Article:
TritonHTTP specification

2019/01/12

Overview

This document describes a minimal subset of the HTTP/1.1 protocol specification. For this class, please consider this spec as the definitive guide for implementing HTTP–as such, we are going to call it TritonHTTP. Please do not consult other references to actual HTTP found online. Portions of this specification are courtesy of James Marshall, used with permission from the author.

Client/server protocol

TritonHTTP is a client-server protocol that is layered on top of the reliable stream-oriented transport protocol TCP. Clients issue request messages to the server, and servers reply with response messages. In its most basic form, a single TritonHTTP-level request-reply exchange happens over a single, dedicated TCP connection. The client first connects to the server, sends the TritonHTTP request message, the server replies with an TritonHTTP response, and then the server closes the connection:

A single request

Repeatedly setting up and tearing down TCP connections reduces overall network throughput and efficiency, and so TritonHTTP has a mechanism whereby a client can reuse a TCP connection to a given server. The idea is that the client opens a TCP connection to the server, issues an TritonHTTP request, gets a TritonHTTP reply, and then issues another TritonHTTP request on the already open outbound part of the connection. The server replies with the response, and this can continue through multiple request-reply interactions. The client signals the last request by setting a “Connection: close” header, described below. The server indicates that it will not handle additional requests by setting the “Connection: close” header in the response. Note that the client can issue more than one TritonHTTP request without necessarily waiting for full HTTP replies to be returned.

A pipelined request

To support clients that do not properly set the “Connection: close” header, the server must implement a timeout mechanism to know when it should close the connection (otherwise it might just wait forever). For this project, you should set a server timeout of 5 seconds. If this timeout occurs and the client has sent part of a request, but not a full request, then the server should reply back with a 400 client error (described below). If this timeout occurs and the client has not started sending any part of a new request, the server should simply close the connection.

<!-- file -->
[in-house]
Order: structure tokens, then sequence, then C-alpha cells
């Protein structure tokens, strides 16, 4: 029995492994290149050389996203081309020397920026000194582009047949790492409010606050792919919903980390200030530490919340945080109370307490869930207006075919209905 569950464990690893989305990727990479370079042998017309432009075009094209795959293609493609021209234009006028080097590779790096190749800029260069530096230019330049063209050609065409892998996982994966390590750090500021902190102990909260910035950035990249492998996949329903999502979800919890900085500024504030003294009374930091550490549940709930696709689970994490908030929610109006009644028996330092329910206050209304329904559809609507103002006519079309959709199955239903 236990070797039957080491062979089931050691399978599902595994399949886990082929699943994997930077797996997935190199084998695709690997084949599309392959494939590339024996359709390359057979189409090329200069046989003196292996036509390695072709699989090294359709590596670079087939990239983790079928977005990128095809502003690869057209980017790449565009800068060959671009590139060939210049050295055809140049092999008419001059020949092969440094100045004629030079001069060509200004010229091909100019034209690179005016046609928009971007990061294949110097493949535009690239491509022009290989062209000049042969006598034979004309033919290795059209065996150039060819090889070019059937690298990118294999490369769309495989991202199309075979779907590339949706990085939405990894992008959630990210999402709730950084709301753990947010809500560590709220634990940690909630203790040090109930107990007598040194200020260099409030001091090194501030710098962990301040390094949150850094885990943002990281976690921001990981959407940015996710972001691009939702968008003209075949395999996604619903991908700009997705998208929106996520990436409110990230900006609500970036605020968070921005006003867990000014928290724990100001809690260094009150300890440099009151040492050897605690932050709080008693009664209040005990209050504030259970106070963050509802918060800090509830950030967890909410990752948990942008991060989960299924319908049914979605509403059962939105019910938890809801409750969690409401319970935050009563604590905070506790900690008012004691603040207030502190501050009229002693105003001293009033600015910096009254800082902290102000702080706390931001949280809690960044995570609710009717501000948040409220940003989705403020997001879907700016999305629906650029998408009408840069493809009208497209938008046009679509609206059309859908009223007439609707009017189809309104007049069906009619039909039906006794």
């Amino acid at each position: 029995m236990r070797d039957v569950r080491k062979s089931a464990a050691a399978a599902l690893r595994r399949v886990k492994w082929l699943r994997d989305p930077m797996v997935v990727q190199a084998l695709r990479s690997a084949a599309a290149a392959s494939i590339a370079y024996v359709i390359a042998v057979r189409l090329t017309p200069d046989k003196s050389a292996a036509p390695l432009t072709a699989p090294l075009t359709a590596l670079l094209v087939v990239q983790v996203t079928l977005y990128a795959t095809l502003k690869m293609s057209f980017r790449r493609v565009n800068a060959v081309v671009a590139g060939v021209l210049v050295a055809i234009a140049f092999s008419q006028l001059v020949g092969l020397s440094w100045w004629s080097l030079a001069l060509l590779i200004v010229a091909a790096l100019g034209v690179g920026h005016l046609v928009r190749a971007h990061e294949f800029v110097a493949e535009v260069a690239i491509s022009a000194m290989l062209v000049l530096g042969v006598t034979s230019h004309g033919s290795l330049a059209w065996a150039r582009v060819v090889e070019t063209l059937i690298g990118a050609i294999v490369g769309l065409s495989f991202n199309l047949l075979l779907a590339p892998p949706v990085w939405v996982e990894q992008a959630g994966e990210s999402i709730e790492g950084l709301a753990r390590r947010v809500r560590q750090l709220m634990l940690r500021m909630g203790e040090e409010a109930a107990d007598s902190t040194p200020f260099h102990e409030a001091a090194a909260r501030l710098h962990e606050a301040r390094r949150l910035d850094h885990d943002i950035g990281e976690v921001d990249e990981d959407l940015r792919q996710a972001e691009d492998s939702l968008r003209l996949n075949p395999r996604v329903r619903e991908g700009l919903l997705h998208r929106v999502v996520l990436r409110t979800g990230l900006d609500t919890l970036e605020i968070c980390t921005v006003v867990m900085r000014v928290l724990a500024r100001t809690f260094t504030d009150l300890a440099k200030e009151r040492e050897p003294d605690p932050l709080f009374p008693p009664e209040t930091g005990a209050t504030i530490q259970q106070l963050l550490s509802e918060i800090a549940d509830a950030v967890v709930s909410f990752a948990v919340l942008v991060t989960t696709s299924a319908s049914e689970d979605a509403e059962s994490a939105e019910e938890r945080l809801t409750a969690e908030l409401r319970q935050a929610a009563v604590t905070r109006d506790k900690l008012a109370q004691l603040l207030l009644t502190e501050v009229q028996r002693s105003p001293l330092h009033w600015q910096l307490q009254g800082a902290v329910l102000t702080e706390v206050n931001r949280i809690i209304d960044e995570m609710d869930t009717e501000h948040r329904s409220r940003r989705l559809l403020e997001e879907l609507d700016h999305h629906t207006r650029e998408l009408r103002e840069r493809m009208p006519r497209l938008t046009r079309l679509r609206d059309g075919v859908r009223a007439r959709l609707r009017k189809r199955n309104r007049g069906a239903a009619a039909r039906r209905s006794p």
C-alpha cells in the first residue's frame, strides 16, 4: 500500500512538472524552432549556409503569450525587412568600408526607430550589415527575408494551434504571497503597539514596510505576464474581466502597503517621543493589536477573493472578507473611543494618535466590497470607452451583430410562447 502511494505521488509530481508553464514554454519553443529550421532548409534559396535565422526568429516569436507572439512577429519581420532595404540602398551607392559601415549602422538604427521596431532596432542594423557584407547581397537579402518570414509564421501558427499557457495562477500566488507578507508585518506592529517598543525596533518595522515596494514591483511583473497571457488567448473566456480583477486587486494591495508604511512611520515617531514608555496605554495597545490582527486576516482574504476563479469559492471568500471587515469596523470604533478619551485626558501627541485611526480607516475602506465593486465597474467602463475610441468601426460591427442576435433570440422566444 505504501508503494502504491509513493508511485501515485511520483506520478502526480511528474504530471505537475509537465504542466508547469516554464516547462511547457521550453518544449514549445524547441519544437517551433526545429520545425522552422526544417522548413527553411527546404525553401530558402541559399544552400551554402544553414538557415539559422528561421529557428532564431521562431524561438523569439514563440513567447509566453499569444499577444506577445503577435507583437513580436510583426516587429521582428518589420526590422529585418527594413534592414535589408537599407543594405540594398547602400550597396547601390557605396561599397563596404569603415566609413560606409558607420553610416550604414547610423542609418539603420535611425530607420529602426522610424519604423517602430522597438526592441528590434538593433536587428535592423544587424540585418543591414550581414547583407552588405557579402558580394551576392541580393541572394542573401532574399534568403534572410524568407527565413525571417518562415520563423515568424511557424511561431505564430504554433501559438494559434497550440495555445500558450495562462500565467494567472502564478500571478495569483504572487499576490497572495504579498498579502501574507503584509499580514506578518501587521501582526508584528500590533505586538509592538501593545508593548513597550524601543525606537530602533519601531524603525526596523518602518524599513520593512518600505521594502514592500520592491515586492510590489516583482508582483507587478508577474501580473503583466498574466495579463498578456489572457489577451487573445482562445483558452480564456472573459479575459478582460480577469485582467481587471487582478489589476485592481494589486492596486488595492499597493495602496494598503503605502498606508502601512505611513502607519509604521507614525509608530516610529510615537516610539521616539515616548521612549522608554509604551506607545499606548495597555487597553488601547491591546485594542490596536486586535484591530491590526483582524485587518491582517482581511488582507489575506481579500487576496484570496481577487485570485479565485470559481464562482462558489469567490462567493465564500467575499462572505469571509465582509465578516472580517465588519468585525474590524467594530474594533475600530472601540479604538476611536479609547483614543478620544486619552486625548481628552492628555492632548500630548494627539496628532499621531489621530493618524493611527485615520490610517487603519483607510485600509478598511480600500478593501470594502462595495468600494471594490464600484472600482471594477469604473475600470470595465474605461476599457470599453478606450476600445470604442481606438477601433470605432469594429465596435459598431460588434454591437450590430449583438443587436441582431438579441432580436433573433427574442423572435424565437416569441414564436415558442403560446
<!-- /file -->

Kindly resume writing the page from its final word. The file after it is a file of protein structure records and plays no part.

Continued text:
HTTP messages

TritonHTTP request and response messages are plain-text ASCII (the body of a response can also contain binary data). Both requests and responses start with a header section. Responses optionally contain a body section which is separated from the header section by a blank line. The header consists of an initial line (which is different between requests and responses), followed by zero or more key-value pairs. Every line is terminated by a CRLF (carriage-return followed by a line feed).

A request message has this form:

<request initial line>[CRLF]
Key1: Value1[CRLF]
Key2: Value2[CRLF]
...
KeyN: Value3[CRLF]
[CRLF]

A response message has this form:

<response initial line>[CRLF]
Key1: Value1[CRLF]
Key2: Value2[CRLF]
...
KeyN: Value3[CRLF]
[CRLF]
<optional_body>

Note that the optional body section is not terminated by a CRLF delimiter. Instead, the end of that body will be indicated via the Content-Length header, described below. There is no specific limit to the size (in bytes) of a request or response message, and no specific limit to the number of key-value pair headers each could contain.

Request Initial Line

The initial line of a TritonHTTP request header has three components:

GET <URL> HTTP/1.1

The first keyword (GET) indicates that the client wants to download the content located at the provided URL. Real web servers support other methods such as PUT and POST, which are used to upload data to websites. We will only implement the GET method.

The URL specifies the location of the resource the client is intersted in. Examples include /images/myimg.jpg and /classes/fall/cs101/index.html. A well-formed URL always starts with a / character. Note that if only the / is provided, then you should interpret that as if the client requested the URL /index.html.

The version field takes the form HTTP/x.y, where x.y is the highest version that the client supports. For this course we’ll always use 1.1, so this value should be HTTP/1.1.